Schneiderman: New Yorkers should remain vigilant during tax season, follow tips to stay safe, and report suspected scams
With this year's tax deadline looming and April marking National Financial Literacy Month, Attorney General Eric T. Schneiderman offered New Yorkers tips to avoid falling victim to reported tax season scams. The attorney general also asked taxpayers to notify his office of any suspected fraudulent schemes designed to steal personal and financial information from consumers.
"Some of the most common scams reported to my office involve fraudsters targeting consumers during tax season, and I hope New Yorkers remain vigilant leading up to Tax Day," Schneiderman said. "By keeping in mind a few basic tips and reporting suspected fraud, consumers can stay safe and ensure that they get to keep the full tax refund to which they're entitled."
Each year, the office of the attorney general receives complaints from consumers about various tax preparation schemes. This year, the attorney general's office has received numerous complaints about scammers who are impersonating IRS officials and attempting to collect bogus tax debts. The scammers often threaten lawsuits or arrest if consumers fail to turn over money or provide sensitive personal information. Often, the scammers claim consumers owe past tax debts and insist consumers pay using a pre-paid credit card. Pre-paid credit cards are generally difficult to trace and that is why many scammers insist that would-be scam victims pay using these products. A sample IRS scam call can be found HERE.
In an effort to help New Yorkers avoid tax-themed scams, the attorney general's office offers the following tips:
The following suggestions will help consumers file their tax returns safely and keep more of their return:
Consumers should also beware of refund anticipation loans (RALs) and refund anticipation checks (RACs). RALs are often marketed as "instant" or "24-hour" refunds, but are actually high-cost loans that come with fees and interest that reduce the amount of any refund. New York State's General Business Law section 372 (known as the Consumer Bill of Rights regarding Tax Preparers), requires RALs to be marketed as loans - not refunds. RACs are temporary bank accounts established on behalf of a taxpayer into which a direct-deposit refund can be received - but these also come with fees that will reduce the consumer's refund. The tax preparer must give the consumer a written disclosure that explains:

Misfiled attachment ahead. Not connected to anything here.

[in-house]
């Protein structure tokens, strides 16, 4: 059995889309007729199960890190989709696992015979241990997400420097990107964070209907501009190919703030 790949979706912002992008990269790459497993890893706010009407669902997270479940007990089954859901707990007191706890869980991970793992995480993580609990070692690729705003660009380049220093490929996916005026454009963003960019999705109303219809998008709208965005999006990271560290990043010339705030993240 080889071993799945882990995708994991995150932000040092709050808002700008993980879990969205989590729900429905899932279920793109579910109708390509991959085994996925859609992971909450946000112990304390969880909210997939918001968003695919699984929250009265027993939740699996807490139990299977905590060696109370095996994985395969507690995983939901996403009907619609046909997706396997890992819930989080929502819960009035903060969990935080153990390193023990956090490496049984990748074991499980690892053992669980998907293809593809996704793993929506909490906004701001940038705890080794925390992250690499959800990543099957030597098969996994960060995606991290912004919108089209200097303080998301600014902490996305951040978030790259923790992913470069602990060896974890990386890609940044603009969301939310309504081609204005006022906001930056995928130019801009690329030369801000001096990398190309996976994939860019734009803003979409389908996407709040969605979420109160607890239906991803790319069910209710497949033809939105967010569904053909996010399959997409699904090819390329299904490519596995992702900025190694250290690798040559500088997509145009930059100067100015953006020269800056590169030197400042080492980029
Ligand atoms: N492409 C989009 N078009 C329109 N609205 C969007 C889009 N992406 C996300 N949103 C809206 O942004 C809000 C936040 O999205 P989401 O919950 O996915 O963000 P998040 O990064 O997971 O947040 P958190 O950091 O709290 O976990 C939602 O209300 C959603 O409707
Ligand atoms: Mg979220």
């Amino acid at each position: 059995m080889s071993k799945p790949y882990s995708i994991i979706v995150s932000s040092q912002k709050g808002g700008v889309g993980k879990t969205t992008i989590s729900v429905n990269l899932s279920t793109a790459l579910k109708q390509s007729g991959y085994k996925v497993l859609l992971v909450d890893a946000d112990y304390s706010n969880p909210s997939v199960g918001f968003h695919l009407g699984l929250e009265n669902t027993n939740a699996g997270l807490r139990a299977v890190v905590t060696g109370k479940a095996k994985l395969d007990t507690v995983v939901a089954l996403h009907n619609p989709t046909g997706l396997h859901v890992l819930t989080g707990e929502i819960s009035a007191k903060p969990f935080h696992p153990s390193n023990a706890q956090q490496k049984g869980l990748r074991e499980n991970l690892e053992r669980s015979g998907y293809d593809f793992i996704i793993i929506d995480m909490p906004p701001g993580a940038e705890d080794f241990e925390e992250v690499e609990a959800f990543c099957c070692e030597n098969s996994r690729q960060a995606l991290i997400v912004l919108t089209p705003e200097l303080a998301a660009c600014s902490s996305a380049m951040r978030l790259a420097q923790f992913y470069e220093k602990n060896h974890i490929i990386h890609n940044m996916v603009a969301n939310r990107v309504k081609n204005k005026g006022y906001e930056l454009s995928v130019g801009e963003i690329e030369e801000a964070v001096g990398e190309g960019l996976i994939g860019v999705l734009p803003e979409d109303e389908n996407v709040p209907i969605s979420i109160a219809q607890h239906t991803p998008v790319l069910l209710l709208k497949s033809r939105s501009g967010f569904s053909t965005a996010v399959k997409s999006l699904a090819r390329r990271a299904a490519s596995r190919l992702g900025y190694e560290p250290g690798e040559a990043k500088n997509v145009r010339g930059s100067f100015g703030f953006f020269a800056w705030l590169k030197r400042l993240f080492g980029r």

Consumers can avoid the costs of refund anticipation loans and checks by filing their return electronically and having refunds mailed or directly deposited into their own bank accounts.
Consumers may report suspected instances of consumer fraud by calling Schneiderman's office at 1-800-771-7755 or by visiting www.ag.ny.gov.
The attorney general also reminds New Yorkers there are volunteer income tax assistance (VITA) sites where consumers can get their tax returns prepared free of charge. For more information about how to qualify and identify VITA location sites, go to www.irs.gov.
Consumers whose income is $62,000 or less may qualify for FreeFile and can use free tax preparation and e-filing software. Information on free e-filing is available at: www.tax.ny.gov.
Some additional websites with helpful information include:
Schneiderman is urging New Yorkers to be vigilant consumers and to report instances of fraud to his office. Consumers who feel they've been victims of any tax preparation scams are urged to file complaints by visiting the office's website or calling 1-800-771-7755. Consumers can also file an online complaint with the U.S. Treasury inspector general at http://www.treasury.gov/tigta/contact_report_scam.shtml.